For almost 90 years, The Great Gatsby has confounded filmmakers looking to bring F. Scott Fitzgerald's classic work of American literature to the big screen. So you can't fault Baz Luhrmann for trying something different with his attempt to crack the supposedly "unfilmable" novel. Which, in this case, means shooting in 3D and adding Jay-Z to the soundtrack. Because, clearly, that's what was missing from the last four adaptations.
Here's a quick refresher on the plot, for those of us who haven't read the book since high school: Nick Carraway (Tobey Maguire) arrives in New York in the spring of 1922, landing next door to mysterious millionaire Jay Gatsby (Leonardo DiCaprio), whose ability to host lavish parties is pretty much the only concrete thing anyone seems to know about him. Nick is fascinated by his neighbour's extravagance, and Gatsby in turn by Nick's relation to Daisy (Carey Mulligan), his lost love now living not-so-coincidentally across the bay with her old-money husband (Joel Edgerton).
But while Fitzgerald's iconic novel may be required reading for most English classes, should Luhrmann's flashy update be required viewing for audiences this summer? To help you decide, I broke down what's great and what's not so great about Luhrmann's reimagining.
Great: The Visual Spectacle Nobody throws parties like Jay Gatsby, and no filmmaker does over-the-top extravagance like Luhrmann. And while it's easy to look at the director's choice to turn a Great American Novel into a sensory-overloading 3D carnival ride and cry sacrilege, it does work. Sure, hearing Jay-Z mashed-up with ragtime is anachronistic, and Luhrmann's camera can't seem to sit still for longer than two seconds, but the filmmaker's trademark style ends up fitting the material far more than it distracts from it. At one point, Gatsby asks if he's gone overboard decking out a tiny living room to impress Daisy. "It's how you wanted it," replies Nick. The same holds true for Luhrmann. His film may be an extravagant spectacle, but it's never too much.
Great: DiCaprio's Gatsby If Luhrmann takes Fitzgerald's novel over-the-top, DiCaprio brings it back down to Earth. After starting out as a near-mythic figure whose on-screen introduction is accompanied by fireworks, DiCaprio's Gatsby slowly morphs into something far more relatable and tragic. It's a performance with a remarkable amount of depth and restraint in a movie otherwise marked by style over substance, and it helps keep The Great Gatsby grounded. The rest of the cast hit their marks with equal accuracy, especially Edgerton as Gatsby's rival for Daisy's affection, but make no mistake, this is Leo's party.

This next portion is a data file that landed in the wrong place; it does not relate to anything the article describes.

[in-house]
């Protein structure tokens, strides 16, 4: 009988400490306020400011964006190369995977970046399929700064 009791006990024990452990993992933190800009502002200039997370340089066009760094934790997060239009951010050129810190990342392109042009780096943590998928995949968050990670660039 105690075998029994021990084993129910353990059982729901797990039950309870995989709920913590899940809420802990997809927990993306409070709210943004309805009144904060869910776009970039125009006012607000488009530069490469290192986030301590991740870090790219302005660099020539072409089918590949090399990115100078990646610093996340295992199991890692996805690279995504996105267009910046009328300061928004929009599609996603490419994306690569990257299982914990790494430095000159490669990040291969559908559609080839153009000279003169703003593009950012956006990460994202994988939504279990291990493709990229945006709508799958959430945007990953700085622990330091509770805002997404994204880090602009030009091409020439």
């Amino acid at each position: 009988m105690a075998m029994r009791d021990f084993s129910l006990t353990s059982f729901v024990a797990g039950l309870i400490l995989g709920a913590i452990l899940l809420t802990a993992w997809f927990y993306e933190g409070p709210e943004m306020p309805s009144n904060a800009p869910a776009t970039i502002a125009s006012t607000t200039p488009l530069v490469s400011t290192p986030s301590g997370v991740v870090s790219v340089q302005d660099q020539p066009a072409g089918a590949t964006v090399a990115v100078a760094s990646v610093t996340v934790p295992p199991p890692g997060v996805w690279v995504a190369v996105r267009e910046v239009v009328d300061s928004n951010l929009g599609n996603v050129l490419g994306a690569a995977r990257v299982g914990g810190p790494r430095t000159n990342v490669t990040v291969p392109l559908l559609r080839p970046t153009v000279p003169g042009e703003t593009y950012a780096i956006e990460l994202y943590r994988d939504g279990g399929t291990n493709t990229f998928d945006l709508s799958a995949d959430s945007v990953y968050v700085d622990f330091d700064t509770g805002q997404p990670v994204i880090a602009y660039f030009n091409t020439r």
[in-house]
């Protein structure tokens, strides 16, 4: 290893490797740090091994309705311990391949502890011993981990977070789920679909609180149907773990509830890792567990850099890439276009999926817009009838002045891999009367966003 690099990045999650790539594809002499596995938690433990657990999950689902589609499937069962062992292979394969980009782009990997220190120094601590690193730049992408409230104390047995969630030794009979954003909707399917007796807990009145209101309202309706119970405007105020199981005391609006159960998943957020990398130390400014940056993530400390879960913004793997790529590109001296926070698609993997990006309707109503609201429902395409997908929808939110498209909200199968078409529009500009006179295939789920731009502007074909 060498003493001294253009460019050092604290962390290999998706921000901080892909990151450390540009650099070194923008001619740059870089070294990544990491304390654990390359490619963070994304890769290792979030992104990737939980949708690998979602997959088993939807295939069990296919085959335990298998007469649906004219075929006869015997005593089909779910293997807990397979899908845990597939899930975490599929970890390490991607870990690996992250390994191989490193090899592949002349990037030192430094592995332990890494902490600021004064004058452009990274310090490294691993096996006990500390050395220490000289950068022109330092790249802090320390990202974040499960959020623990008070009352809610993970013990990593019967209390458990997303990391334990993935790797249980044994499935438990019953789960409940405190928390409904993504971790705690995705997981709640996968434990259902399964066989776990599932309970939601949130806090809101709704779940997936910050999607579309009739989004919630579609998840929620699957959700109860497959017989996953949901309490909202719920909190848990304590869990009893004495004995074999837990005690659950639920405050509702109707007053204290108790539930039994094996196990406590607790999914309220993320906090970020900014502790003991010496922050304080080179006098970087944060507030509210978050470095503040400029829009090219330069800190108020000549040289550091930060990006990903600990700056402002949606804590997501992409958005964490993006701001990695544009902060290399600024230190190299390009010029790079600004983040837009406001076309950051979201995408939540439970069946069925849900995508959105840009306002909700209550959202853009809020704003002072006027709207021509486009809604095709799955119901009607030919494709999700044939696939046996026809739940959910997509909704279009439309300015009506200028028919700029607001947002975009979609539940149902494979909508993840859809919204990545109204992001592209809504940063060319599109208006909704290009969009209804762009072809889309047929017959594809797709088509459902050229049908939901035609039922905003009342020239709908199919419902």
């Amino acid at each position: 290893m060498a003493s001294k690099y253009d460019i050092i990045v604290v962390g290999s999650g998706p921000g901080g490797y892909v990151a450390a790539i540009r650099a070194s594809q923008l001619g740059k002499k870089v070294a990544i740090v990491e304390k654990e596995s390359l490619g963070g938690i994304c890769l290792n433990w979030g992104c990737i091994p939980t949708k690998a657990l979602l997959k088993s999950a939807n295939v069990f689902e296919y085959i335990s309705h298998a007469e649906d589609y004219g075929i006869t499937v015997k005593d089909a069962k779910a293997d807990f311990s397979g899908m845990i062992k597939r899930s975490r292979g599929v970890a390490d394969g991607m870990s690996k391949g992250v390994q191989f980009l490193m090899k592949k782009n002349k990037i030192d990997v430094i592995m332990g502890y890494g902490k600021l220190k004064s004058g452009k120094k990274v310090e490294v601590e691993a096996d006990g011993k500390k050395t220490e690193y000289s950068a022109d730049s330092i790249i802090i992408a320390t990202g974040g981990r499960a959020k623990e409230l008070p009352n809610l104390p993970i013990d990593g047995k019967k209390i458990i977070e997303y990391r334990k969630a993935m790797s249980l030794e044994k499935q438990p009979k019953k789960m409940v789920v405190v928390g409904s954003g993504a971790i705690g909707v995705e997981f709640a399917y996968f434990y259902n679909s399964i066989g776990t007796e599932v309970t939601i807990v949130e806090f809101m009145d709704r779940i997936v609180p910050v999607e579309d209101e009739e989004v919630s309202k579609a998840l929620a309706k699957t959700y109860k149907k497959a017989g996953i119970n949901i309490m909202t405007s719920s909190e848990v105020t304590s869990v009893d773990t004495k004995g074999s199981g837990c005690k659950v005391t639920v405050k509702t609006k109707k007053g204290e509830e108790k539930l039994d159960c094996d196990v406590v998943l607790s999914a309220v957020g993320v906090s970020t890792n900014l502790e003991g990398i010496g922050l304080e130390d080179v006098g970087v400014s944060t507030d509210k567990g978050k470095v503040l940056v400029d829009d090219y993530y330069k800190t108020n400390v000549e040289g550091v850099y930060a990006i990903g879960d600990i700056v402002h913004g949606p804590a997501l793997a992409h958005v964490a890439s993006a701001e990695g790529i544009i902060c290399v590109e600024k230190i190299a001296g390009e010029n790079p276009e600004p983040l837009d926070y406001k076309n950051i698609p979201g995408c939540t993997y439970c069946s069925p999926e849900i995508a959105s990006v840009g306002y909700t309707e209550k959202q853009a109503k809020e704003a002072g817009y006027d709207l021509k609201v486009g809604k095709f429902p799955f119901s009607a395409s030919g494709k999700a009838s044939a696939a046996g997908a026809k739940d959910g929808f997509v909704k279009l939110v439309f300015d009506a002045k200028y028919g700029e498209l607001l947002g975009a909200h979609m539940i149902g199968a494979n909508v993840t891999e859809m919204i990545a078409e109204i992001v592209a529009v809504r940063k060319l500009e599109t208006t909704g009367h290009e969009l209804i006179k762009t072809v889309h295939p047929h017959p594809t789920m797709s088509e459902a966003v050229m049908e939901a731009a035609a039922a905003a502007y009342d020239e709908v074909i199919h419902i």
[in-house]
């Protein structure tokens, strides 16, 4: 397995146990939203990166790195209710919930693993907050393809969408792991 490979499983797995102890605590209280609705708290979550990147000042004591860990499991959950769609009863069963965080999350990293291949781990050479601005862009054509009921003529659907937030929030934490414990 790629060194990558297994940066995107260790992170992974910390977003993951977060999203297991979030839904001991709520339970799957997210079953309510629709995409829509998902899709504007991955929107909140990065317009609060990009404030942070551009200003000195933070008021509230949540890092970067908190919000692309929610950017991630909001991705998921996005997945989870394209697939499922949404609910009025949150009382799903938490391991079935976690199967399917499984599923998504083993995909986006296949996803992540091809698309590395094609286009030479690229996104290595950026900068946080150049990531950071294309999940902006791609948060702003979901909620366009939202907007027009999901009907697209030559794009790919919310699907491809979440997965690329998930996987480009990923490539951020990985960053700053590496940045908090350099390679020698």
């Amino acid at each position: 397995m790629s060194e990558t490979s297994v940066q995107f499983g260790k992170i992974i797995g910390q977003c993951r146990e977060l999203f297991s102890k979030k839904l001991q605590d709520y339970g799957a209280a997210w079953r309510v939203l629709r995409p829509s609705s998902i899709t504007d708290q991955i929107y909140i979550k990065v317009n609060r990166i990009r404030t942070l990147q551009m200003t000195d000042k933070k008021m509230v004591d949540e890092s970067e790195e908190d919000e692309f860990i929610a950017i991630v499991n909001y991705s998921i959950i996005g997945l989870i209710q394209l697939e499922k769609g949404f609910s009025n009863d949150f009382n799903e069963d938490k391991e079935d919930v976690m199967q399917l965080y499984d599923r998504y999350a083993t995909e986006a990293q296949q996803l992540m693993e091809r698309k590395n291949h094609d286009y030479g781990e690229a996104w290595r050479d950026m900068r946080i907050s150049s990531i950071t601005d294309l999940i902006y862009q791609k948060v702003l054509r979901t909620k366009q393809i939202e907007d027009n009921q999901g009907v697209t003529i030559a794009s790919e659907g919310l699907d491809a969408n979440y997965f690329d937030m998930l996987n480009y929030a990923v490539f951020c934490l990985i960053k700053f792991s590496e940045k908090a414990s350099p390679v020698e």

Great: The Soundtrack Much has been made of Jay-Z's involvement in the film (he's credited as an executive producer), but setting period melodrama to a modern soundtrack has been Luhrmann's MO long before Gatsby. Featuring songs by everyone from Jack White to Florence + The Machine and Lana Del Rey, the anachronistic soundtrack fits fairly seamlessly into Luhrmann's modern reimagining, underpinning the movie's numerous pulsating party scenes. In fact, there's only one contemporary tune that feels distractingly out of place: "Crazy in Love." Sorry, Jay-Z.
Not So Great: The Film's Bookends Whether the novel's "unfilmable" rep got into Luhrmann and co-writer Craig Pearce's heads or they just thought it was a clever addition, The Great Gatsby chooses to explain Nick's narration by setting him in a sanitarium (named after Fitzgerald's editor Max Perkins). There, he's encouraged to work through his "morbid alcoholism" by writing down his account of the summer he met his old friend. It's a dumb, hokey framing device, and adds to the film's pacing problems by pointlessly cutting away from Gatsby's lavish world to stale shots of Maguire hunched over a typewriter. For some reason, asking us to accept that a fictional character is simply narrating a story is too much of a leap, but the idea that he's writing an iconic work of literature under the offhand suggestion of his shrink isn't.
And when all's said and done, we're treated to a shot of Nick taking a pen and amending "The Great" to his now-finished novel's title page. I wish I was joking, but this really does happen. And it's the stuff Razzies are made of.
Not So Great: It's "Literary" Which is to say, we see Maguire type, and then those words appear and float across the screen as he narrates. With a novel as beloved as Fitzgerald's "Gatsby," more renowned for its prose than its plotting, it's understandable to want to work in the book's more iconic lines, but unfortunately, it's done in the least elegant way possible here, capturing the words but not their meaning. And for all of Luhrmann's visual flourishes and modern touches, and DiCaprio's commendable performance, it's these curiously outdated elements and glossy superficial sheen that keep this Gatsby from being truly great.
The Great Gatsby opens in theatres on May 10.